On March 29, 2022, the federal government released its 2030 Emissions Reduction Plan. This is a relatively comprehensive, long-term plan to reduce emissions from today to 2050. The Plan reiterates established emission reduction targets, associated policies and goes into more depth in-terms of what will be needed across sectors, emission sources, provinces, etc.

The Plan includes mention of nearly all forms of energy production and storage, including renewables, bioenergy, and emerging technologies including SMR and hydrogen (for transportation in particular). Provincial and territorial submissions were included to outline their supporting goals and measures.

Select highlights important for the Atlantic provinces include:

  • Carbon pricing future (after 2030): The federal government will “explore” policies to help “guarantee” the future price of carbon pollution. This includes exploring legislative approaches to support a “durable” price on carbon pollution. More will be shared in 2023.
  • Clean Electricity Standard: The federal government will require net-zero electricity production by 2035 and is currenting developing the Clean Electricity Standard (CES). The government previously released a discussion paper and is working to design the Standard.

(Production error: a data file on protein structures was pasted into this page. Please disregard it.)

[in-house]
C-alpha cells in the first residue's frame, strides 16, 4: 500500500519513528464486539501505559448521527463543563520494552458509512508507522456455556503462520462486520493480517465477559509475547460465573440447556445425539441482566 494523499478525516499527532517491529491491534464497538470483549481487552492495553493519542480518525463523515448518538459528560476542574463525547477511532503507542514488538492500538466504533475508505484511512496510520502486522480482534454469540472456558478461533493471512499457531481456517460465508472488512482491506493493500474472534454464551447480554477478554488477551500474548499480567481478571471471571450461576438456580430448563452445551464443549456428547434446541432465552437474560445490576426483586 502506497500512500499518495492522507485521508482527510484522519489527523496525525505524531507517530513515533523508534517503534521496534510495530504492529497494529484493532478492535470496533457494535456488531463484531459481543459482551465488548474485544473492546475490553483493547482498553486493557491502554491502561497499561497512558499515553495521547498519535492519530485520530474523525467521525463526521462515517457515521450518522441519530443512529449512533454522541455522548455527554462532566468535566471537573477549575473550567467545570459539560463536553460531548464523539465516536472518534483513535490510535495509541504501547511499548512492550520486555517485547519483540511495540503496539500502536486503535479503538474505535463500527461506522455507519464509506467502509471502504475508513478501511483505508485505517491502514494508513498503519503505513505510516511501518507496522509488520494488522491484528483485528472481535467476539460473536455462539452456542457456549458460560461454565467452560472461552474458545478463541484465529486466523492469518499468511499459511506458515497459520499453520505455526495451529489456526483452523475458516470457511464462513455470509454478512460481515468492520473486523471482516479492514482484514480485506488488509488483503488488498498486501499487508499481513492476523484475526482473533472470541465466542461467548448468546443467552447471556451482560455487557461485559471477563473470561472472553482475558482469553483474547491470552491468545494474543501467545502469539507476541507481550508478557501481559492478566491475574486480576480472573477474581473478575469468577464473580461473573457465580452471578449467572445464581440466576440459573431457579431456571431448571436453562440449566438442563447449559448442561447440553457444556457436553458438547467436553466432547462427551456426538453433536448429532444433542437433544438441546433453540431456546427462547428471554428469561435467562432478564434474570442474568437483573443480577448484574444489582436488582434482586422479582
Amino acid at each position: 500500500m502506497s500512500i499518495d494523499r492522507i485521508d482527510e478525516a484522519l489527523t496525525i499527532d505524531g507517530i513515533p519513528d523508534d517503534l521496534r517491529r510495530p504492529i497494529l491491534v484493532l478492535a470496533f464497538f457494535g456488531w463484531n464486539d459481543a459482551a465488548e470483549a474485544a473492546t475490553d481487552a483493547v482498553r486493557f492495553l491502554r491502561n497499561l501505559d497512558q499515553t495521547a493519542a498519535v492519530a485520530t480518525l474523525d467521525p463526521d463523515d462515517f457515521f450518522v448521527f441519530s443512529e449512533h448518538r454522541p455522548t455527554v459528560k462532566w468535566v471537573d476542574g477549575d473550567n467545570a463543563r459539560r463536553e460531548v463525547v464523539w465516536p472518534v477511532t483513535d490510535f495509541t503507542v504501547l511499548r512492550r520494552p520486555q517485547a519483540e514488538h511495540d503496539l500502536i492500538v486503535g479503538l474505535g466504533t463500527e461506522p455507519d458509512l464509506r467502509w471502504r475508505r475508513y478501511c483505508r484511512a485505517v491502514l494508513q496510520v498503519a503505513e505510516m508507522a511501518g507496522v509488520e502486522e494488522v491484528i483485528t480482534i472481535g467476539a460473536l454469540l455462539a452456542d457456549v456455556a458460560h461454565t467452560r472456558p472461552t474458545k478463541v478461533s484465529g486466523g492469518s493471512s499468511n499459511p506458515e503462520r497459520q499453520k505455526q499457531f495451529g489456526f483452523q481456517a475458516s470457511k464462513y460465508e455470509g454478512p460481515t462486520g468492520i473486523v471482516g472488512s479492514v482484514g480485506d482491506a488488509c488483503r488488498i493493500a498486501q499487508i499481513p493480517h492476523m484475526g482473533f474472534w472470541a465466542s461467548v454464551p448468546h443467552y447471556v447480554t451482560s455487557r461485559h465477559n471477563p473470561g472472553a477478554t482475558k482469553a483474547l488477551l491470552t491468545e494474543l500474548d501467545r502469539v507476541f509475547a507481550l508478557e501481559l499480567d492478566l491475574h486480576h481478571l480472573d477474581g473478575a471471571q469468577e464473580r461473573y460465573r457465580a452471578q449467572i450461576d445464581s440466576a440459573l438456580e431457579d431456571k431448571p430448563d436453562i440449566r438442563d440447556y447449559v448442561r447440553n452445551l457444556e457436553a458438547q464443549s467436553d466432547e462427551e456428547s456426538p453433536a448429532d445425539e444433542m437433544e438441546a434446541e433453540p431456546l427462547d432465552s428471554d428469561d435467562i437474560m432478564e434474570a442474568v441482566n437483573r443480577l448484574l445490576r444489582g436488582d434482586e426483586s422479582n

• Atlantic Loop: The Loop was reiterated as a cog in several parts of the Plan. Funding was committed in Budget 2022 ($250 million over 4 years) to support pre-development activities for clean electricity projects of national significance, such as inter-provincial electricity transmission projects and small modular reactors.
  • Carbon capture: The Plan highlighted the importance of developing a carbon capture, utilization, and storage (CCUS) strategy. A new tax credit was announced in the 2022 Budget.

However, the costs associated with accomplishing the 2030 Emission Reduction Plans, were not included. The Plan references significant new public funding to support these measures, which were further outlined in the federal government’s 2022 Budget.

Some highlights from the 2022 Budget include:

  • The New Canada Growth Fund will be a public investment stream which includes $15 billion over the next 5 years;
  • The Low Carbon Economy fund will be extended for seven years ($2.2 billion in total);
  • Expanding areas of focus for Canada Infrastructure Bank to include investing in SMR, clean fuel production, hydrogen production, transportation and distribution, CCUS;
  • Extending the iZEV program until March 2025. The eligibility will be broadened, and more details will be announced soon. This funding should amount to $1.7 billion in total;
  • A new Carbon Capture, Utilization and Storage Tax Credit (providing $2.6 billion in credits over 5 years for eligible equipment used to capture carbon and storage requirements are met; and,
  • A new Critical Mineral Exploration Tax Credit (providing income tax benefits (flow-through) for individuals investing in specified mining shares).